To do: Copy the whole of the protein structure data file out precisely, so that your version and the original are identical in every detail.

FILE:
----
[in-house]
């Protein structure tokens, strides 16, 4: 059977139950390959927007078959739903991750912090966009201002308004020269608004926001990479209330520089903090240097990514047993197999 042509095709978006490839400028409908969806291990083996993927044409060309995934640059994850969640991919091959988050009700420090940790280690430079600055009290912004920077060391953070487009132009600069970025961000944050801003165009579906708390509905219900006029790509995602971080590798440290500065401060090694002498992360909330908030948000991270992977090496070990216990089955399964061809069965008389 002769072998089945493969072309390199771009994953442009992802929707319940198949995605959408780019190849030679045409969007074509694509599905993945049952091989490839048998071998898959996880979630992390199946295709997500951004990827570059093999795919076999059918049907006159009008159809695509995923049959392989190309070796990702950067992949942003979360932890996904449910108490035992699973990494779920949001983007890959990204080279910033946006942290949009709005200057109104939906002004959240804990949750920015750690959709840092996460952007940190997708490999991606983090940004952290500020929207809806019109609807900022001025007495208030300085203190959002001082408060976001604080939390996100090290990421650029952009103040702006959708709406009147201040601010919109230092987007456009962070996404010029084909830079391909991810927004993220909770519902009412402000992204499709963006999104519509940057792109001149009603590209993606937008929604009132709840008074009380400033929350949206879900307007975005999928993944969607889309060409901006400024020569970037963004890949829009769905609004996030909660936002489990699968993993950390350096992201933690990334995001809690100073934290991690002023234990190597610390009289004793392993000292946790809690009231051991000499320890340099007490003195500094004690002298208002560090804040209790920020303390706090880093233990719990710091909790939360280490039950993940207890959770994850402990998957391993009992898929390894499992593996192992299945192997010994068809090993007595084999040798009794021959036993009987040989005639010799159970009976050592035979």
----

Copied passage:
[in-house]
């Protein structure tokens, strides 16, 4: 059977139950390959927007078959739903991750912090966009201002308004020269608004926001990479209330520089903090240097990514047993197999 042509095709978006490839400028409908969806291990083996993927044409060309995934640059994850969640991919091959988050009700420090940790280690430079600055009290912004920077060391953070487009132009600069970025961000944050801003165009579906708390509905219900006029790509995602971080590798440290500065401060090694002498992360909330908030948000991270992977090496070990216990089955399964061809069965008389 002769072998089945493969072309390199771009994953442009992802929707319940198949995605959408780019190849030679045409969007074509694509599905993945049952091989490839048998071998898959996880979630992390199946295709997500951004990827570059093999795919076999059918049907006159009008159809695509995923049959392989190309070796990702950067992949942003979360932890996904449910108490035992699973990494779920949001983007890959990204080279910033946006942290949009709005200057109104939906002004959240804990949750920015750690959709840092996460952007940190997708490999991606983090940004952290500020929207809806019109609807900022001025007495208030300085203190959002001082408060976001604080939390996100090290990421650029952009103040702006959708709406009147201040601010919109230092987007456009962070996404010029084909830079391909991810927004993220909770519902009412402000992204499709963006999104519509940057792109001149009603590209993606937008929604009132709840008074009380400033929350949206879900307007975005999928993944969607889309060409901006400024020569970037963004890949829009769905609004996030909660936002489990699968993993950390350096992201933690990334995001809690100073934290991690002023234990190597610390009289004793392993000292946790809690009231051991000499320890340099007490003195500094004690002298208002560090804040209790920020303390706090880093233990719990710091909790939360280490039950993940207890959770994850402990998957391993009992898929390894499992593996192992299945192997010994068809090993007595084999040798009794021959036993009987040989005639010799159970009976050592035979």